When my mom and I were living in a car, I never had the sense that we were doomed. In part, that’s because my mom simply emanated hope. That woman never gave up. Ever.

What I learned from her is that hope is what keeps us going even when the odds are not in our favor. Even when we’re exhausted or struggling, uncertain or afraid, flat on our face or down on our luck, hope gets us out of bed, off the couch, and onto the pavement.

One source of hope is the sense that we have a calling. This life is worth living because we’re in this world to do something. Something infinitely and eternally significant. That’s not to say that we’re supposed to pursue a specific career, take up a particular cause, or create enduring artworks.

Actually, each of us is receiving a deep, relentless call from our Maker. No matter what job or profession or role in life we may play, we can exercise our holy vocation.

You might be wondering what your calling is or how to go about discerning it. There’s an episode in John’s Gospel that offers crucial perspective.

After Jesus has risen from the dead, he appears to his friends at the Sea of Tiberias. They’ve been fishing all night with no luck. When Jesus shows up, he leads them to a miraculous catch of fish. They all share a seaside breakfast, and then Jesus pulls Peter aside for private chat. (John 21:1-19)

Jesus asked Peter, “Do you love me?” Not once or twice, but three times. Each time Peter said, “Yes!” And each time Jesus said some version of “Feed my sheep.” 

You may recall that, on the night before the crucifixion, Peter had denied even knowing Jesus three separate times (John 18:15-27). Peter had abandoned, forgotten, or rejected his deep bond with Jesus in his terror, doubt, and confusion. 

Now, on the shore of the Sea of Tiberias, Jesus was renewing Peter’s call, a call grounded in Jesus’s love for him. 

That’s how our deep calling works. God keeps drawing us toward who we truly are, knowing full well that we’ll forget, run from, or betray who we really are more than once. The very essence of God’s call to Peter—and to the rest of the apostles, and to each and every one of us—is love. 

The essential human calling is to love God by loving what God loves, how God loves it. We frequently refer to this as the Great Commandment or the summary of the Law. Jesus himself summarized the whole Torah by saying that we should love God with every ounce of our being and love our neighbor as if our own life depends upon their well-being (Matthew 22:34-40). 

Strictly speaking, this is our calling. When you hear the word commandment, you may think of an order issued or a directive given by an authority figure. If you refuse or fail to obey, negative consequences follow. You might begin to think that if we don’t love, God won’t love us anymore.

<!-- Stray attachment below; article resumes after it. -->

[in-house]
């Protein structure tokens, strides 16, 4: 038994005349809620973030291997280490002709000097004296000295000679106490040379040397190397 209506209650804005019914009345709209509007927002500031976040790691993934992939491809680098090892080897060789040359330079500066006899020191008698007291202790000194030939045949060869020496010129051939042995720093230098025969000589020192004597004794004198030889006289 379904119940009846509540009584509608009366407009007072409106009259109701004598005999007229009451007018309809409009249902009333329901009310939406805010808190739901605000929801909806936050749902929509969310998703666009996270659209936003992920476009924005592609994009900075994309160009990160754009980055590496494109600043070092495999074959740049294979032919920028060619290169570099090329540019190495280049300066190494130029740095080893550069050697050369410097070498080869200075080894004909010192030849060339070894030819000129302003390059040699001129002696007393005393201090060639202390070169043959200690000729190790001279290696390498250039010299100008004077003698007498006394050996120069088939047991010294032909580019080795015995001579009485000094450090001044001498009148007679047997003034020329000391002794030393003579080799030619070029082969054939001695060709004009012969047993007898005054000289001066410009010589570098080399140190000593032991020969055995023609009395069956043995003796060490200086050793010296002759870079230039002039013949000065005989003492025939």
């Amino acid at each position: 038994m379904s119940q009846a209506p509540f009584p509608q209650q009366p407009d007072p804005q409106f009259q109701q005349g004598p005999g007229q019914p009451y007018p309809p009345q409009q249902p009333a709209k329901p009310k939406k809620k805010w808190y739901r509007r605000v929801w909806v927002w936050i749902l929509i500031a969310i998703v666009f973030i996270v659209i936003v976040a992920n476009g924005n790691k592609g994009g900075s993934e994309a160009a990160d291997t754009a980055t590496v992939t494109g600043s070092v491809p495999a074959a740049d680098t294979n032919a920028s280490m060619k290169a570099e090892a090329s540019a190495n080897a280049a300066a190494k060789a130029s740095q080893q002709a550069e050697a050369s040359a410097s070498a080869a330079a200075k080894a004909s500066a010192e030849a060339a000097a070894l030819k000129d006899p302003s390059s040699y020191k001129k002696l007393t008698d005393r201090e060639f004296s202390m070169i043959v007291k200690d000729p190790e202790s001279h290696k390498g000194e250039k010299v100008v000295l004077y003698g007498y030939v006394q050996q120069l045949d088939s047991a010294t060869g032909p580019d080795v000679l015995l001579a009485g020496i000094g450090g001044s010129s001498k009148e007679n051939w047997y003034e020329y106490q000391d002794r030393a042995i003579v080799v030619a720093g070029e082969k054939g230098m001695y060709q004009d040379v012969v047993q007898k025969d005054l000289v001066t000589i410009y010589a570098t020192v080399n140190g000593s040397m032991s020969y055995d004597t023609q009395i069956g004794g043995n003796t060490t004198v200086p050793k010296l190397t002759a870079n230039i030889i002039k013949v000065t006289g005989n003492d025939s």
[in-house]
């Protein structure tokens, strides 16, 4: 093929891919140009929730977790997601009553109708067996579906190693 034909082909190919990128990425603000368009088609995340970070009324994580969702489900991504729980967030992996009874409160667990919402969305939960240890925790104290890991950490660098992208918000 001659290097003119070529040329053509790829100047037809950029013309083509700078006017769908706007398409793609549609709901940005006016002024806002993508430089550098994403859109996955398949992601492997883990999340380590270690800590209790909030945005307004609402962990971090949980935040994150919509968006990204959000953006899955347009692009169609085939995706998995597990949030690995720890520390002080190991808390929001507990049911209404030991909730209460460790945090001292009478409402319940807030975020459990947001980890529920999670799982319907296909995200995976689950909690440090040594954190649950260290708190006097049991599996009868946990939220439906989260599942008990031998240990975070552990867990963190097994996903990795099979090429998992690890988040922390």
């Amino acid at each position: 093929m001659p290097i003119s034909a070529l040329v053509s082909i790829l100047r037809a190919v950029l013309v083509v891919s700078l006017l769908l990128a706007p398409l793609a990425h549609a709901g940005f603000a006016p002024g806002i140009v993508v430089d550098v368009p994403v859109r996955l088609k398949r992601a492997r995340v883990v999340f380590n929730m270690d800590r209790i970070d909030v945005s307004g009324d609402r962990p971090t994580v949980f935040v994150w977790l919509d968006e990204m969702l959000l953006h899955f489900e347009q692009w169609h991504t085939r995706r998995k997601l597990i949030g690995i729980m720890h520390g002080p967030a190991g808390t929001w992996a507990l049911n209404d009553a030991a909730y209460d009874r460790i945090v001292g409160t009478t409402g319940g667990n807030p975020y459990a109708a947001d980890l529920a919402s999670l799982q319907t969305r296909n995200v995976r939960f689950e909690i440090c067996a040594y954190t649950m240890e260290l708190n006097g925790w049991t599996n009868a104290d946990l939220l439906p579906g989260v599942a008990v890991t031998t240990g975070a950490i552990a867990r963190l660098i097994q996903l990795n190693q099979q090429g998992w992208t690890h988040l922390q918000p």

But again, this is our calling. God’s love attracts us, draws us toward love. God loves us because God’s very nature is love. 

Love invites us into itself, to become one. Love invites us to be love and become our truest selves. So, our calling is to be the image of God in whatever occupation, situation, or set of circumstances in which we find ourselves. This is who we were created to be.

Most of us will live quite ordinary lives in jobs we take to make ends meet. These jobs are not likely to offer us a great platform from which to change the world. 

However, in most every line of work, we encounter people. We brush up against Jesus’s sheep, and we can feed them with our respect, attention, and kindness. 

For instance, my mother’s last job was behind a deli counter in a grocery store. She greeted people by name and remembered their usual orders. Her focus was on making her customers’ day better. She fed Jesus’s sheep, and her attention to serving others was the source of her own hopefulness. 

Researchers would probably say that my mother had stumbled onto one of the keys to a fulfilling life. Devoting ourselves to helping others in our daily work makes that work, whatever it may be, seem worthwhile. We feel that we’re making a difference. 

Emily Esfahani Smith writes, “No matter what occupies our days, when we reframe our tasks as opportunities to help others, our lives and our work feel more significant.” (Power of Meaning, p. 96)

Or as Jesus put it, “Those who want to save their life will lose it, and those who lose their life for my sake will find it” (Matthew 16:25). Devoting our lives to the well-being of others—losing our lives—is a way of being ready for what we are all called to do: give ourselves back to God.

This essay has been adapted from my latest book Looking for God in Messy Places: A Book about Hope. To learn more about hope—how to find it, practice it, and grow in it— just click here.